Mikhail Natenzon: Each BRICS country has adopted its own national telemedicine development programme



Mikhail Natenzon: Each BRICS country has adopted its own national telemedicine development programme

Chairman of the Board of Directors of the National Telemedicine Agency tells what achievements in this field can be discussed in the BRICS countries

Mikhail Natenzon is the Chairman of the Board of Directors of the National Telemedicine Agency, a member of the Board of the Russian Telemedicine Consortium, and a senior researcher at the Russian Academy of Sciences. In 1972, he graduated from the Moscow Institute of Electronic Engineering (Moscow State Institute of Electronics and Mathematics) with a degree in Applied Mathematics. He is a co-author of the project of the National Telemedicine System of the Russian Federation. In 2014 he initiated the establishment of a working group of experts from BRICS countries in the field of telemedicine.

In an exclusive interview with TV BRICS, he spoke about the essence of telemedicine and its development in the BRICS countries.

As far as we know, telemedicine is the provision of medical care at a distance, and besides, it is an interaction between an attending physician and a doctor of higher qualification. Speaking of patients, what kind of examinations can they receive with the help of telemedicine? And which patients can get such help?

Let us start with simple things. Telemedicine, as a modern technology of medical assistance, is absolutely unique, universal and mass. Therefore, anyone can benefit from such assistance. The BRICS countries are huge in their territories and have a large number of inhabitants. Telemedicine is primarily important for patients living in remote, hard-to-reach areas, where infrastructure of in-patient medical centres is underdeveloped in comparison with capitals and large cities. All BRICS countries have their own national programmes for the development of telemedicine and artificial intelligence.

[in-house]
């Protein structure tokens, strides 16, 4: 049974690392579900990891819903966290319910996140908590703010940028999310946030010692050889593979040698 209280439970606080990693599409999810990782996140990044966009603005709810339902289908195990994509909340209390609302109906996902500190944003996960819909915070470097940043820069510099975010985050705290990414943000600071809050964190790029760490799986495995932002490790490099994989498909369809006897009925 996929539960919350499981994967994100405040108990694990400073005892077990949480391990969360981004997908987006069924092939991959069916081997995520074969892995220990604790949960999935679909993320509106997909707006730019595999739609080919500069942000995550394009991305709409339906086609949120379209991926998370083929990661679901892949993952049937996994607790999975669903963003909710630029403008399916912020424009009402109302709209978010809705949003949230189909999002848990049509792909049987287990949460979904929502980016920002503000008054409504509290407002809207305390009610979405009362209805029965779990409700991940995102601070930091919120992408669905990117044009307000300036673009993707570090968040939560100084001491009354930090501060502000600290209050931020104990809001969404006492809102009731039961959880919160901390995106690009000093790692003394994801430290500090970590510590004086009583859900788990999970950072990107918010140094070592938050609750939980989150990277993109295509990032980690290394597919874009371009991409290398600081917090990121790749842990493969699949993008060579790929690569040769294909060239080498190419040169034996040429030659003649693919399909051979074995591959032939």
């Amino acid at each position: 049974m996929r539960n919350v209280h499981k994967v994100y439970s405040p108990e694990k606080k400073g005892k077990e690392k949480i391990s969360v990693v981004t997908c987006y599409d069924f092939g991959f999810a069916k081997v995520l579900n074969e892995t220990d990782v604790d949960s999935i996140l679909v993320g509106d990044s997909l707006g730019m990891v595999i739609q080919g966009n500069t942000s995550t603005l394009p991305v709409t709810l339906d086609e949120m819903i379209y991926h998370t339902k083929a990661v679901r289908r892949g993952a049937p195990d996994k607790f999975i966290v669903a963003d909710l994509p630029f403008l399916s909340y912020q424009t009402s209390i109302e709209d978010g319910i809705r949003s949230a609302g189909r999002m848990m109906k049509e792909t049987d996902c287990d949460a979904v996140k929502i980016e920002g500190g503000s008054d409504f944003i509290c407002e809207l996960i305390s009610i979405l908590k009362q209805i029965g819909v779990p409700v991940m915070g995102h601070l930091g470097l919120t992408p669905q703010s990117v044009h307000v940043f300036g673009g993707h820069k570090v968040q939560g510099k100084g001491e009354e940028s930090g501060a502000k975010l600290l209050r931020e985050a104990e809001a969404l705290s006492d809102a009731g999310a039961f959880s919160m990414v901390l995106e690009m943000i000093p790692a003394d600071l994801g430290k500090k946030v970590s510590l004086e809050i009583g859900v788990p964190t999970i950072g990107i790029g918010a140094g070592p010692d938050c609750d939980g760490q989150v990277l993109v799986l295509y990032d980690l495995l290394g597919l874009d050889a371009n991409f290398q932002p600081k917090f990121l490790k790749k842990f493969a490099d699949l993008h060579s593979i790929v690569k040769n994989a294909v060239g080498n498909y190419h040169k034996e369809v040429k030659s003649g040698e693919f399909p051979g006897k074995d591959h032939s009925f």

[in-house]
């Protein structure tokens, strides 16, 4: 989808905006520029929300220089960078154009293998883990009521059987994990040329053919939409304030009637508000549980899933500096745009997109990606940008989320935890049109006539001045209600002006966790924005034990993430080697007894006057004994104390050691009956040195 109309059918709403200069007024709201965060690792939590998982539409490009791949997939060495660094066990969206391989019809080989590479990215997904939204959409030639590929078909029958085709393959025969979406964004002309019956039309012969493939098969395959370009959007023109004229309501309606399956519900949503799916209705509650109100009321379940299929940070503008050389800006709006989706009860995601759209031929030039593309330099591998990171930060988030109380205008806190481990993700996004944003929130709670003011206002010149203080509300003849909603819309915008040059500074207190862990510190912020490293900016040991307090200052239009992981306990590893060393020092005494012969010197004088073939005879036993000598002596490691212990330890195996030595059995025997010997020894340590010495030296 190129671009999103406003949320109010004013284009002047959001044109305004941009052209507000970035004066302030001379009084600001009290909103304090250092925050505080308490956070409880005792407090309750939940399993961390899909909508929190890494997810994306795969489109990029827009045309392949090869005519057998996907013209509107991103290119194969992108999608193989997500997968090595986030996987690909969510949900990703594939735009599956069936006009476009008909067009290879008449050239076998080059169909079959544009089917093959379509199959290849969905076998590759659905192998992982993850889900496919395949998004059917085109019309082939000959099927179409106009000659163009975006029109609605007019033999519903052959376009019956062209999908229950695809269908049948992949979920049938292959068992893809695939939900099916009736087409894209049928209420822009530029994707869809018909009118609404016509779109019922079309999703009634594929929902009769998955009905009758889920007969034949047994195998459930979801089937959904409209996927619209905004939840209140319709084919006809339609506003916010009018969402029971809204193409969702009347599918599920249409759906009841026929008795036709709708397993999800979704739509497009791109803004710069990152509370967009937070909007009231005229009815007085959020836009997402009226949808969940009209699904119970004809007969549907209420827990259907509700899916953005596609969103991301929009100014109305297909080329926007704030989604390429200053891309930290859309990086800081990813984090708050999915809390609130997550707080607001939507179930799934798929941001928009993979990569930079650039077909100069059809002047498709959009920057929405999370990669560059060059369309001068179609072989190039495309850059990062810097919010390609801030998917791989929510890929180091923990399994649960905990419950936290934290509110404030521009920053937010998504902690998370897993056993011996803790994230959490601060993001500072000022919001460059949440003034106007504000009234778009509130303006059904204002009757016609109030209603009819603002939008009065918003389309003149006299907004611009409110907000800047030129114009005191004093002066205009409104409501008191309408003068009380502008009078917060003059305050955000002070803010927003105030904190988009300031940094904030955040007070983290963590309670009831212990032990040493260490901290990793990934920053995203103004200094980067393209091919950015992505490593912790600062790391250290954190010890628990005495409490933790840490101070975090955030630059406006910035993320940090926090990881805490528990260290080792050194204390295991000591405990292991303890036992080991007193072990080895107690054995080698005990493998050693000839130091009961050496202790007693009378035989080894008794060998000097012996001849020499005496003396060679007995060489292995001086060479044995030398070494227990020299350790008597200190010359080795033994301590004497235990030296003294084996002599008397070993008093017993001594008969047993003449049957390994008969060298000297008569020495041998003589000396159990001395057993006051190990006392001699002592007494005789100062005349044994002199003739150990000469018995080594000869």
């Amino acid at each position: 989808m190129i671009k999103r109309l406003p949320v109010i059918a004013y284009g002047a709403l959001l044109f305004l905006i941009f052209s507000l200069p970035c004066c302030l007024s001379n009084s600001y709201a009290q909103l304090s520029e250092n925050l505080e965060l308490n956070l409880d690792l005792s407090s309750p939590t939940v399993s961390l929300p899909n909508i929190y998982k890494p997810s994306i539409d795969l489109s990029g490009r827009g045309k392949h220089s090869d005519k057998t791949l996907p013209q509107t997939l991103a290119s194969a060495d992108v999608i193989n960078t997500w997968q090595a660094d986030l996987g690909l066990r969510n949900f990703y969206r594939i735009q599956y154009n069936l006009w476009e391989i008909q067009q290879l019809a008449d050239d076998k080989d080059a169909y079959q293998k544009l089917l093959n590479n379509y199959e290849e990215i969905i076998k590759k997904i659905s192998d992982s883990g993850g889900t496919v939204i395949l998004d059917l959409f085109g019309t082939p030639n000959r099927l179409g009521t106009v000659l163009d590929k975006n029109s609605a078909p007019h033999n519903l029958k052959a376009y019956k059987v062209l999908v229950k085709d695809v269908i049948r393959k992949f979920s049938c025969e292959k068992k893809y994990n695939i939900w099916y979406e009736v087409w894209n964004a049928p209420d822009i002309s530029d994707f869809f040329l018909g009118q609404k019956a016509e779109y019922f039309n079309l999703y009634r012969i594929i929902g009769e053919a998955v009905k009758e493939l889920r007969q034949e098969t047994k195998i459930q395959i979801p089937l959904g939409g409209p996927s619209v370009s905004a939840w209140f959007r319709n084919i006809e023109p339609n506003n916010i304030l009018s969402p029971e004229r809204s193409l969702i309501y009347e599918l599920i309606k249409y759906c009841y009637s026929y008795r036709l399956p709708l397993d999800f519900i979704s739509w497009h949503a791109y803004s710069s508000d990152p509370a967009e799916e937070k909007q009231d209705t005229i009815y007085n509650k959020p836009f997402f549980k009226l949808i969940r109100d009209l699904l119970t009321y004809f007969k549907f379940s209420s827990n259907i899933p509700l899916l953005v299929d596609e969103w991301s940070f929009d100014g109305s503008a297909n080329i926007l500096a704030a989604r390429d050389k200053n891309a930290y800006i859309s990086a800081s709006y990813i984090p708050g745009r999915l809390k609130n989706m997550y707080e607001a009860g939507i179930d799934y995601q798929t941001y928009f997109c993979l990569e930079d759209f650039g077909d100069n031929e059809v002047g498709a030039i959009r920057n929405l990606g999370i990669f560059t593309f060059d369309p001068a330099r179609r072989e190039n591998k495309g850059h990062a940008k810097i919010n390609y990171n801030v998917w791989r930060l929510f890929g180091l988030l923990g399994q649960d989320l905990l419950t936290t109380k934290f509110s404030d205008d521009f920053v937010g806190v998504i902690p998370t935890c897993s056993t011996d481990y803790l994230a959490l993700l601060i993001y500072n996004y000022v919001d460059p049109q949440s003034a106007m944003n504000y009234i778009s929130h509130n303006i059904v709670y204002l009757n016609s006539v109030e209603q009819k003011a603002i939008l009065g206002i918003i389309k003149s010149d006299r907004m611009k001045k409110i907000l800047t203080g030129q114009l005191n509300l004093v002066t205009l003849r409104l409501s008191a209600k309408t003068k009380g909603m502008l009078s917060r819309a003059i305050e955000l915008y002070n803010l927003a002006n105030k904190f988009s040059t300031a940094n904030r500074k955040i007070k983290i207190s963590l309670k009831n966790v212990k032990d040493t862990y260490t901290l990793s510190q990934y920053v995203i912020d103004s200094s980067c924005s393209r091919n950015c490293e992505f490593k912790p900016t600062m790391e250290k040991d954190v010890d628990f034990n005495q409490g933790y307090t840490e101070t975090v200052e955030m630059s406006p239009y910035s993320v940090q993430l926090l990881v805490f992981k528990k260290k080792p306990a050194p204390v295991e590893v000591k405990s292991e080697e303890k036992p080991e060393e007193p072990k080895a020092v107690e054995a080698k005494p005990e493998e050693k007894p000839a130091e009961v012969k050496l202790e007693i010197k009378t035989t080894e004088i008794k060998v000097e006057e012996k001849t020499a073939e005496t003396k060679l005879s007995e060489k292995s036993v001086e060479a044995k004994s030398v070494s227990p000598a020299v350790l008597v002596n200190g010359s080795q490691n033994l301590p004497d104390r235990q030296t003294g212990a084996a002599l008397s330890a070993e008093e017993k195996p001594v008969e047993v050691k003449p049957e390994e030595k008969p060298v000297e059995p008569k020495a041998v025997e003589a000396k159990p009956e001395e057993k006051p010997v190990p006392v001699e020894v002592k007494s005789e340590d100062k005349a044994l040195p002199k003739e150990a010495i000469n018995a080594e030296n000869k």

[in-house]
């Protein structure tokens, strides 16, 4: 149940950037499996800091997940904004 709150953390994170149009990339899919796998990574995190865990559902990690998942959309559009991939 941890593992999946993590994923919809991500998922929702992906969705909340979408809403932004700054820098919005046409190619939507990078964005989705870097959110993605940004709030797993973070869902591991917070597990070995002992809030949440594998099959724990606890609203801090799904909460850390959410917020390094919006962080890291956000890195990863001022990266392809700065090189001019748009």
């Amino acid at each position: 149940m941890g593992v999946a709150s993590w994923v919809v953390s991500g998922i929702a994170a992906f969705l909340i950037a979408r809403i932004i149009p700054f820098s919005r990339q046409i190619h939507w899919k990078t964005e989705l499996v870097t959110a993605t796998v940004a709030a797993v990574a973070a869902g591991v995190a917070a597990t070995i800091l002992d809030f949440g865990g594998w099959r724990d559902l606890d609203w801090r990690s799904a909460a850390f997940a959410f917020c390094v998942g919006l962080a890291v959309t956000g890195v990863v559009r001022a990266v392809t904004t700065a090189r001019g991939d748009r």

The trigger, of course, was the coronavirus pandemic, which forced states to implement these technologies massively. Now in Moscow, all 250 polyclinics, most of the city’s clinical hospitals, have radial diagnostic equipment, X-ray machines, fluorographs. They are connected to the Scientific and Practical Clinical Centre for Diagnostics and Telemedicine Technologies of the Moscow City Health Department. All information flows there through communication channels. Specialists, using artificial intelligence programmes, process a gigantic flow of medical images.

Now doctors have the concept of a “medical decision support system”. The doctor is given information and recommendations. The computer does not have the right to make a diagnosis, but the artificial intelligence programme has various useful options, which help the doctor. Special studies conducted by the Moscow Department showed that for tuberculosis, for example, 99.24% is normal, 0.76% is pathological. And a doctor has to describe everything. He describes, for example, 200 scans, and only the 200th one turns out to be a patient’s scan. Firstly, he spends a huge amount of time, burns out, loses his qualification. And since the programme can now determine the norm with an accuracy of 99.99%, it is perfectly safe to relieve the doctor of this routine and give him the opportunity to examine a really sick person.